Sunday, March 30, 2008

Walk a Mile in My Skechers

I usually don’t look at the J C Penney One Day Only sales because I can almost always find a “must have” item, usually shoes. I am especially susceptible to buy-one-and-get-one-half-price shoe sales. Can you believe one of those sales was going on today? Wouldn’t you know they had a picture of a pair of white Skechers similar to the two black pair and burgundy ones I own and love?

So, like a true shoeaholic, I entered Penney’s holding my four-year-old granddaughter’s hand. After a cursory look at clothing, we meandered to the shoe department. On prominent display was not just ONE pair of Sketchers different from the ones I had, but FOUR.

“I would like to try these, these, these, and these,” I told the sales clerk.

While the clerk searched the storeroom for the shoes in my size, my granddaughter selected a pair of pink house slippers with a fluff of fur and Disney princesses on the toes.

We found a bench to try on our shoes. I slipped off the burgundy Skechers I was wearing to try on the natural colored pair with a lacy pattern. “The mirror is over there,” the sales clerk said.

“Those look cool with your black socks, Grandma Linda!” My granddaughter said with the enthusiasm of the very young. She pronounced the white pair with mesh ventilation and the black lacy pair as “Cool!”

I tried on a shiny brocade shoe with a water lily design, and my granddaughter said, “Those are precious, Grandma Linda!” She smiled at me, her face lit with joy, a beautiful child in a pink glitzy shirt, with silky blonde hair held back in with a poofy pink bow. I felt a pang that because of Jim’s dementia, he never had the opportunity to share these happy moments with his grandchildren.

Sometimes when I was immersed in the daily responsibilities of caregiving, I felt my joy had been stolen. When someone who had never taken care of a person with dementia offered simplistic views or started a sentence with “If I were you,” I knew that even if they walked a mile in my shoes, they could not begin to grasp the heartbreak of being a caregiver.

Yet, love for my family made me realize that life goes on, and many, many happy moments are yet to come. The sales clerk and I smiled at the Skechers being described as “precious.”

“OK, precious or cool? I’m only buying two pair. You are my fashion consultant, and I want to know which two pair to buy.”

Without the slightest hesitation, she pointed to the white mesh pair, “Those, and,” pointing to the natural pair, “those.”

“Not the precious ones?” I asked, running my fingers along the silky finish of the shoes.

“No. The cool ones.” Well grandmas want to be cool.

I left the store with a bulging bag of shoes and could easily walk a mile in my cool pair of Skechers along a path where moments of joy pop up like wildflowers to remind me how precious life is.

Saturday, March 22, 2008

Green Apple Gum

Not a day has gone by that I haven’t thought of Jim since I met him in 1968. He died almost three years ago and remains with me through memories of the life we shared. Sometimes the little things, or pebbles, become lost in the big rocks, or major events. When something triggers our thoughts, we discover a pebble hidden by the shadows.

As I exited church last Sunday, I caught the scent of green apple gum. I smiled, and I assume that everyone just thought I was happy, or being friendly. In that moment, I could feel Jim’s presence beside me, and he definitely was not happy.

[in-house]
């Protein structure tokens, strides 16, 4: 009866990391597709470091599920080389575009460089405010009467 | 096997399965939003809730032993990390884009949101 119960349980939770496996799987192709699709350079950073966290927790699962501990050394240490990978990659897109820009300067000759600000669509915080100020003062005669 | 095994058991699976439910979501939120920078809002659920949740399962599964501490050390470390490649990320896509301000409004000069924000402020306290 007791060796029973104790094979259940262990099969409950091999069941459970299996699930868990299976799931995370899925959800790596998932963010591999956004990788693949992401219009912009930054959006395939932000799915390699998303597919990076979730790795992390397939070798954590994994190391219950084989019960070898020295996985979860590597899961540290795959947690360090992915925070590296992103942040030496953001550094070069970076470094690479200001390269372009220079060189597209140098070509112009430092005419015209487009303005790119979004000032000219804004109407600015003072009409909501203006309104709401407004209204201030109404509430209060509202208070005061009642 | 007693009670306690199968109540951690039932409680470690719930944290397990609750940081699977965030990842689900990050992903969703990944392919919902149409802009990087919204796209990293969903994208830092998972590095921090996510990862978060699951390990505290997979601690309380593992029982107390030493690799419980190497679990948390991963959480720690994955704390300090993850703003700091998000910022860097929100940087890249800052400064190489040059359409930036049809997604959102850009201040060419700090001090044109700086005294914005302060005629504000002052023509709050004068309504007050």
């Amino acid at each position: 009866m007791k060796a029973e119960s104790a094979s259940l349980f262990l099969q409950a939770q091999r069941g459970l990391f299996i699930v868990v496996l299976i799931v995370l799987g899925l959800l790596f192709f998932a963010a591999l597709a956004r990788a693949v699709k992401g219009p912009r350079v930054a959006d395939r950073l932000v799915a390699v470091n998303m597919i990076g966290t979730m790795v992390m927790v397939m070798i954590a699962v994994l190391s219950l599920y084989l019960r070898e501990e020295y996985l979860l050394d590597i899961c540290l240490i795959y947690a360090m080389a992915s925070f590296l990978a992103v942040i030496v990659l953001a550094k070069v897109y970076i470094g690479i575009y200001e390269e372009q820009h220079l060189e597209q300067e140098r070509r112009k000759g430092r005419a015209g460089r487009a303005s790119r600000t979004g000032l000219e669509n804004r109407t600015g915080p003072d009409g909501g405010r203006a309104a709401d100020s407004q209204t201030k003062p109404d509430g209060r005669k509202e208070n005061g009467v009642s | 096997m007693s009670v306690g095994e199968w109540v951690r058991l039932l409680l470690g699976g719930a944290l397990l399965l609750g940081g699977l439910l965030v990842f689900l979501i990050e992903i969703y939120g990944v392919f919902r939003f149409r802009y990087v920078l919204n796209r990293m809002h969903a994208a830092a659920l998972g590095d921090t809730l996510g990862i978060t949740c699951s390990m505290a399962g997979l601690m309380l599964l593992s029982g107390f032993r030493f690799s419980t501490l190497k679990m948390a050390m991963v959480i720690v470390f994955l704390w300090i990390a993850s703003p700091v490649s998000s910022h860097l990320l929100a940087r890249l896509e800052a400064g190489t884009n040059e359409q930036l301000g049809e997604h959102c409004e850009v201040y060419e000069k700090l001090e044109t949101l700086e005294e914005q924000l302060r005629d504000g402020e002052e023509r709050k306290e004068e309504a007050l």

When our kids were small, they thought green apple gum was the best tasting gum available. Jim would not tolerate the gum in the house, or even worse, the car.

“Who’s chewing that stinky gum!” he would shout, as he glared into the rearview mirror at the kids. The offending child would roll his window down and spit the gum out. It became a joke in the family that Jim could not tolerate the smell of green apple gum. This is a man who liked limburger cheese, which in my opinion, smells like road kill. A small piece of green apple gum made his stomach roll, and he would retch if exposed to the smell very long.

One time we drove to Kansas with our friends, Rick and Sandy. We stopped at a rest area to get gas, and Sandy who had heard of Jim’s legendary aversion to green apple gum, bought some. “This will be so funny!” she said as she paid the clerk.

“Sandy, he won’t see the humor in it,” I warned her.

As soon as Rick pulled his van out of the parking lot and headed down I-70, Sandy started shoving green apple gum into her mouth until she had such a wad of it she could hardly chew it. As soon as the smell released, Jim whipped his head around and shouted, “Who’s chewing green apple gum!”

“I am,” Sandy said meekly, aware now that it really set him off. Without being told, she opened a window and threw the gum out.

That was the last time I smelled green apple gum until Sunday at church. I shook hands with the pastor and left the building. Jim would have hunted down the person with the green apple gum and informed them they were polluting his air space. That was the Jim I knew and loved, and the one that sometimes exasperated me.

I have never chewed green apple gum, and never will. I don’t have the low tolerance for it that Jim had, but a whiff of green apple gum pelts my senses with a pebble of memory. Green apple gum triggers a random remembrance of the complex and very human man who shared my life for 37 years and still lives in my heart.

Sunday, March 16, 2008

How to Find Trusted Information about Alzheimer’s

He pushed the speed dial on his cell phone to call his stock broker and said, “Check and see if my stock sold today.” He rattled off his account number and the stock symbol. “What do you mean, you don’t know? Just look it up on your computer.”

“You need to talk to my manager, and he is on the phone.”

“How long will he be on the phone?” he asked, irritated that he didn’t get the information he wanted. “OK, I’ll call back later.” As he touched the disconnect button, the display showed he had been talking to Days Inn.

With today’s technology, we have information at our fingertips that once took hours of intense research. The problem is that sometimes the information is incorrect or incomplete.

Enter “Alzheimer’s” into Google, you get 14 million hits. How do you determine which websites contain accurate and truthful information? Sometimes websites look official, but they aren’t. Domain names are distributed on a first come, first serve basis and the names are sometimes intentionally deceptive.